Use an editing pass to produce a map of your reader’s suspension of disbelief in your story. Once you’ve created a universe in which your reader is immersed, you can focus on polishing your manuscript for publication.
You want readers to immerse themselves in your story. This means they will be living inside the book because they want to be there — for all the great reasons you have given them. This means they will read to the end and hopefully pass it on to others as a great read.
The key to immersion is suspension of disbelief, a term coined by poet Samuel Taylor Coleridge in his Biographia Literaria, published in 1817. Coleridge hoped readers would feel a willingness to submit to the emotions of his words while reading his poems, and he writes: “With this view, I wrote the ‘Ancient Mariner’…”
Suspension of disbelief really means you want readers to give themselves over to what you have written. You want them to trust you as an author and know you won’t let them down by leaving them hanging or otherwise misguiding, confusing, or frustrating them with your writing.
In a nutshell, it comes down to whether readers believe what you’ve written. Does your story resonate or does it sound inauthentic? Do the words carry the images, emotions, and actions you want, or are they awkward, unwieldy, and empty?
Suspension of disbelief just means forgetting the words are there and going with the story. It means you cry at the plight of a fictional character. You get scared of made-up monsters. You fill your heart with love for a fictional lead in a romance. You root for a non-existent underdog.
You know when you suspend disbelief upon starting a book. You also know when you pop back out of it because something just doesn’t sit right in a story. The moment you think, “this book is too long” or “Jules would never say that!” you are back in the real world.
It often takes a while at the beginning of a book for readers to suspend disbelief. If they don’t fall in quickly enough, they will put down the book. How many books have you abandoned because you “just couldn’t get into it?”
So, one quality of a great read is you suspend disbelief very early on — within the first few paragraphs or pages — and enjoy it until the last page. You likely still linger in that suspended state for a while after the book is done.
A lot is going on under the hood to trigger suspension of disbelief. The myriad factors can’t easily be dissected. In many ways, this is the magic of writing. It’s near impossible to dictate how to achieve this grand goal.
It involves a reader’s willingness to detach — to some degree — from reality and allow the limbic system to experience deep emotion. Thus, the more evocative the text, the more likely readers are to submit to it. It’s easier to do and they have more to gain.
Suspension of disbelief requires enough detail for readers to know where to place their attention, to be curious about what comes next, and to be comfortable with a certain level of uncertainty. Well-engineered uncertainty is the lifeblood of great stories. Who is the killer? How will this couple get together by the end of the book? Is he a good guy or a bad guy? Is he a loyal spy or a double agent? Is she telling the truth? Does he really love her? Is this a trap? How will the superhero escape that disaster? What will happen next?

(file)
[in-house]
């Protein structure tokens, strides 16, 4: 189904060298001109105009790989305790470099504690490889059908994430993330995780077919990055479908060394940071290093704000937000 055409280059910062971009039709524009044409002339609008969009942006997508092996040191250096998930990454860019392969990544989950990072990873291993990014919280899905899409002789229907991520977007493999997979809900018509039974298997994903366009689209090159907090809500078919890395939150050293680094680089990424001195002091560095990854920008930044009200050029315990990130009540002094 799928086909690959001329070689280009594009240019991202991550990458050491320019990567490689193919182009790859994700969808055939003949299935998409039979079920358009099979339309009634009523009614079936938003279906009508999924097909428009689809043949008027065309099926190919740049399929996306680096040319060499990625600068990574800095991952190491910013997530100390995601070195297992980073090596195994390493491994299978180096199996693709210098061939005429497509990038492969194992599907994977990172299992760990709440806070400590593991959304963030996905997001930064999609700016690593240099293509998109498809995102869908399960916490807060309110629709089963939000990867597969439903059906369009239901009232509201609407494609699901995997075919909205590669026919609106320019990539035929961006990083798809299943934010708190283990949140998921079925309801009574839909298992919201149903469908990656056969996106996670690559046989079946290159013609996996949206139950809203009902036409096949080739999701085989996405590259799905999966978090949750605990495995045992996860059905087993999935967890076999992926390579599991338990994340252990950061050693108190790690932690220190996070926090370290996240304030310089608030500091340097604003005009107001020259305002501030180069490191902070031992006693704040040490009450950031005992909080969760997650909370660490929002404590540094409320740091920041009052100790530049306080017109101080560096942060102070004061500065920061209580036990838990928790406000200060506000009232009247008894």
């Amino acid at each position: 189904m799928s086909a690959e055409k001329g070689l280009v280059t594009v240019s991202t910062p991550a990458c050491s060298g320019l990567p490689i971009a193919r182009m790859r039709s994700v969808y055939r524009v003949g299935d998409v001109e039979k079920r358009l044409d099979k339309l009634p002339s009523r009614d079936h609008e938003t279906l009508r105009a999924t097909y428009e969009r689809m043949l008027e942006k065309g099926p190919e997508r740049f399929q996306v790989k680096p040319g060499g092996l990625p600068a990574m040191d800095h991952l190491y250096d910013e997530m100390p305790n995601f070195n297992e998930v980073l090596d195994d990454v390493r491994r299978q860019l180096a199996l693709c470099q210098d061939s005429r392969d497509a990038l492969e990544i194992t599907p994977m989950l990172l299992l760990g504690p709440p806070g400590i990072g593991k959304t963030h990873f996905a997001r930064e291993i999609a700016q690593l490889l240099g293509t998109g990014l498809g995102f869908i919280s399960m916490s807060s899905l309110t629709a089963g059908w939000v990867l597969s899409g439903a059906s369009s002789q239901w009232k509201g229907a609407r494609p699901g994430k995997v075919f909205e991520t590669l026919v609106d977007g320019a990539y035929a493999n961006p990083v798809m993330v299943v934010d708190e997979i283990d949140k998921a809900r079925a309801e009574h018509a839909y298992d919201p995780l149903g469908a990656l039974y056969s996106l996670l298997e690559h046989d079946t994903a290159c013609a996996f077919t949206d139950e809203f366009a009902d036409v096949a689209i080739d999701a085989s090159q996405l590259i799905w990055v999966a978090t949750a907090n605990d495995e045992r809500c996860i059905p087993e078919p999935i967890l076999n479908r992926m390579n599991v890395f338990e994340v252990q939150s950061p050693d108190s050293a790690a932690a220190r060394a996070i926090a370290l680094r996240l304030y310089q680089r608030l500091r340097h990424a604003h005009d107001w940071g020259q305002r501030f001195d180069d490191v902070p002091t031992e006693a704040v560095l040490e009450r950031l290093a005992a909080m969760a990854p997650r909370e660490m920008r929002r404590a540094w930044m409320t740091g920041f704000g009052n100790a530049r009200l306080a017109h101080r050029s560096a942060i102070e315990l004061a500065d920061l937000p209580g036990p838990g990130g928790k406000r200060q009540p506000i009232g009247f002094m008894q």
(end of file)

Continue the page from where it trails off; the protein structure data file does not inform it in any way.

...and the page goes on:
A great way to halt suspension of disbelief is to jam the reader’s mind with unintentional uncertainty. In a draft, these moments will stand out like a sore thumb and raise a bunch of noisy questions. Often, issues unresolved in the beginning of the book will start to amplify, the uncertainties compound. If readers fail to grasp the motivations and core facts about characters or events because they are incompletely imagined or described, how can they enjoy ongoing events?
Testing for suspension of disbelief is the primary reason you need external readers. You can’t really test this for yourself. Until you ask for a judgment from external readers, you can’t measure your level of success for sure.
Mapping suspension of disbelief
So, how would this work?
It could be done with comments in a Word document, asking your beta reader to mark where he’s suspended his disbelief, and if it stops, detail where and why. If the draft is very mature and well-conceived, this will be a very simple mark-up. If the draft needs work and the reader dips in and out, it becomes a set of annotations. These annotations provide a map for the author to navigate through strong and weak sections, compare them, and fix as required in a quest to have a reader permanently suspend his or her disbelief.
“Yes, the scene passes!”
“No, it doesn’t quite – and here’s why.”
If there are small slips, they will likely be easy to fix. If a reader never suspends disbelief, there are far more serious problems. Getting there in the first place is a key goal of the beginning of any book.
The more insights a reader can give the better. If a scene flies by beautifully in an absorbing manner, a reader might be able to say why. Comments might be something like, “I loved the action, I was on the edge of my seat, I couldn’t wait to see what happened, the dialogue was so real.” If a scene doesn’t pass, ideally a reader can offer equally valuable insights. Comments might be things like, “I got confused, this seems to contradict a previous scene, I don’t believe this character would do this, it’s inconsistent.”
This editing process produces a map of your reader’s willingness to suspend disbelief in your story. Do you have a lot of work ahead or are you near the finish line? Once you have created a universe in which your reader can suspend disbelief from front to back, you can focus on heightening and polishing your manuscript for publication.
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